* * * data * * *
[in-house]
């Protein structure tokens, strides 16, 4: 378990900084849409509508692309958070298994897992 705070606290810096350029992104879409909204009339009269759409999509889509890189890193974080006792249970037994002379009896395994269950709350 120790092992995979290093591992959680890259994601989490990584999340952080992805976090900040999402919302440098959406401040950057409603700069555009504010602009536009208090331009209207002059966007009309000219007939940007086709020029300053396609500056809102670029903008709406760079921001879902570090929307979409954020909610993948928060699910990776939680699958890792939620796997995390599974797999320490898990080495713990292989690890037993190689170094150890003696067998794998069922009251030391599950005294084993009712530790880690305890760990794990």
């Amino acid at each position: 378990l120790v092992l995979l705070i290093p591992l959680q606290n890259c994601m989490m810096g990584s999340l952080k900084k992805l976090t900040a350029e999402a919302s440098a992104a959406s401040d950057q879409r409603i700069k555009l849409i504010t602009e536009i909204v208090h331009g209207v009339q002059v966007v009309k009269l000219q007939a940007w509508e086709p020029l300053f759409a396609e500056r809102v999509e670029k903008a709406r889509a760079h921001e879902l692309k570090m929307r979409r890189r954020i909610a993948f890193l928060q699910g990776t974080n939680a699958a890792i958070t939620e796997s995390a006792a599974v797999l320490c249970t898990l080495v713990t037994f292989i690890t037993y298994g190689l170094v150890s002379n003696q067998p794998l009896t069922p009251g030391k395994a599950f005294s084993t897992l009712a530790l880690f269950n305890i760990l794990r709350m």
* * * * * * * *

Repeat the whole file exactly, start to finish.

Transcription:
[in-house]
């Protein structure tokens, strides 16, 4: 378990900084849409509508692309958070298994897992 705070606290810096350029992104879409909204009339009269759409999509889509890189890193974080006792249970037994002379009896395994269950709350 120790092992995979290093591992959680890259994601989490990584999340952080992805976090900040999402919302440098959406401040950057409603700069555009504010602009536009208090331009209207002059966007009309000219007939940007086709020029300053396609500056809102670029903008709406760079921001879902570090929307979409954020909610993948928060699910990776939680699958890792939620796997995390599974797999320490898990080495713990292989690890037993190689170094150890003696067998794998069922009251030391599950005294084993009712530790880690305890760990794990």
């Amino acid at each position: 378990l120790v092992l995979l705070i290093p591992l959680q606290n890259c994601m989490m810096g990584s999340l952080k900084k992805l976090t900040a350029e999402a919302s440098a992104a959406s401040d950057q879409r409603i700069k555009l849409i504010t602009e536009i909204v208090h331009g209207v009339q002059v966007v009309k009269l000219q007939a940007w509508e086709p020029l300053f759409a396609e500056r809102v999509e670029k903008a709406r889509a760079h921001e879902l692309k570090m929307r979409r890189r954020i909610a993948f890193l928060q699910g990776t974080n939680a699958a890792i958070t939620e796997s995390a006792a599974v797999l320490c249970t898990l080495v713990t037994f292989i690890t037993y298994g190689l170094v150890s002379n003696q067998p794998l009896t069922p009251g030391k395994a599950f005294s084993t897992l009712a530790l880690f269950n305890i760990l794990r709350m």